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Henry Stanley was a soldier-turned-journalist-turned explorer who charged wide swaths of the Congo. He famously searched for the source of the Nile, commanded the Emin Pasha Relief Expedition (a major expedition into the interior of Africa), and, most famously, searched and found missionary and fellow explorer David Livingstone.” He was knighted in 1899

He led major expeditions there and wrote much of the early scientific literature of Sub-Saharan Africa and contributed to nearly every field of inquiry in the subject area. His accounts remained the standard work in botany, biology, zoology, geography, and anthropology of the regions treated for decades. One English writer related of his discoveries, “The fact is now generally recognized that Stanley, after Livingstone, gave greater impulse than any other man to the movement which resulted in the rapid exploration of most parts of unknown Africa.” But Stanley’s legacy has its black marks, though. He was a product of nineteenth-century colonialism and the European Scramble for Africa, and as such was used by monarchs to extend their landholdings on the continent.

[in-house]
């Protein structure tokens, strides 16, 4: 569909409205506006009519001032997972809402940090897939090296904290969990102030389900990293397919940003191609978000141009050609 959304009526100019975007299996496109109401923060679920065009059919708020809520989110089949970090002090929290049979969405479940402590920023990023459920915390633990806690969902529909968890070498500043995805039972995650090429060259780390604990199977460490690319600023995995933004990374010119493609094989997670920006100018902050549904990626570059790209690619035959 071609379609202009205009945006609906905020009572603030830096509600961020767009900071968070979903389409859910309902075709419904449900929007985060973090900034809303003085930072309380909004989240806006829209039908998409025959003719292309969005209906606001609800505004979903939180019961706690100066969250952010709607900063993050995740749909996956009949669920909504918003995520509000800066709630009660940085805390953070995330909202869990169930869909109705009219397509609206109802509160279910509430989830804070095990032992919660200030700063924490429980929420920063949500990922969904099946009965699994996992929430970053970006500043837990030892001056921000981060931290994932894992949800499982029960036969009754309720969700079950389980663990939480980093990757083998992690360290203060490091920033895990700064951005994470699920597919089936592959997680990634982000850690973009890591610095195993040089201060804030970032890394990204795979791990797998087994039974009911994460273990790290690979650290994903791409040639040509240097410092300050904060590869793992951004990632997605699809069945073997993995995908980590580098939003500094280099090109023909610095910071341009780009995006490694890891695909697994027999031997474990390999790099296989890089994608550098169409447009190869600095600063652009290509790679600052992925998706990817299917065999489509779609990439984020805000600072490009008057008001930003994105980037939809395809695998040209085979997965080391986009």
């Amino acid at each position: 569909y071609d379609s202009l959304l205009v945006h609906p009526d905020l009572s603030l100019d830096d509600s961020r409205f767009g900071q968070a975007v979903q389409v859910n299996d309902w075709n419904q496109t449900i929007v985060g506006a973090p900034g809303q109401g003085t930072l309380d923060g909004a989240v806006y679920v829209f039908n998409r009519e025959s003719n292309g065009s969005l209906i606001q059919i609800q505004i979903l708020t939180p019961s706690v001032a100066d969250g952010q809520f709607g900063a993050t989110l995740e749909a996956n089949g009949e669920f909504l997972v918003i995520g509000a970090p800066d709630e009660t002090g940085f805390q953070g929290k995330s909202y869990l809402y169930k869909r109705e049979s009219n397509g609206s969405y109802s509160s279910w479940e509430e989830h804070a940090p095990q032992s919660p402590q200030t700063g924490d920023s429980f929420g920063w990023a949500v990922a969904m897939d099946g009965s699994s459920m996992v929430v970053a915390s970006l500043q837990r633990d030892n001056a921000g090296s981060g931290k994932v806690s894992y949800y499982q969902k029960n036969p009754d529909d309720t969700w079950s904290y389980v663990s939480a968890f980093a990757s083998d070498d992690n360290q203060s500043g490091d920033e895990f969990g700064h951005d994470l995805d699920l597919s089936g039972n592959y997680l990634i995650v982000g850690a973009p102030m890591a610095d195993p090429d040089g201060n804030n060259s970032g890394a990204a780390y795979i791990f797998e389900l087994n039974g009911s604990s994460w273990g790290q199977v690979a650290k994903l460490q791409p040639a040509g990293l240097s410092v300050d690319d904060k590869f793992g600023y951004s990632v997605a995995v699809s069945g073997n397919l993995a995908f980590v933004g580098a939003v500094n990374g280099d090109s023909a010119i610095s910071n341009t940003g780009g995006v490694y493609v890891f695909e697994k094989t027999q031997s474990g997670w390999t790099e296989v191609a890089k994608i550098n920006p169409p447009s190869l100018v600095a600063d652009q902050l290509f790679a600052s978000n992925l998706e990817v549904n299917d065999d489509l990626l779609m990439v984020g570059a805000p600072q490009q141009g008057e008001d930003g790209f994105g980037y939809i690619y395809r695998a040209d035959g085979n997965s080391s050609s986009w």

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"Travelers and Explorers, Part 7: Sir Henry Stanley (1841-1904) – “Dr. Livingstone, I Presume?”" History on the Net
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July 12, 2024 <https://www.historyonthenet.com/travelers-and-explorers-part-7-sir-henry-stanley-1841-1904-dr-livingstone-i-presume>
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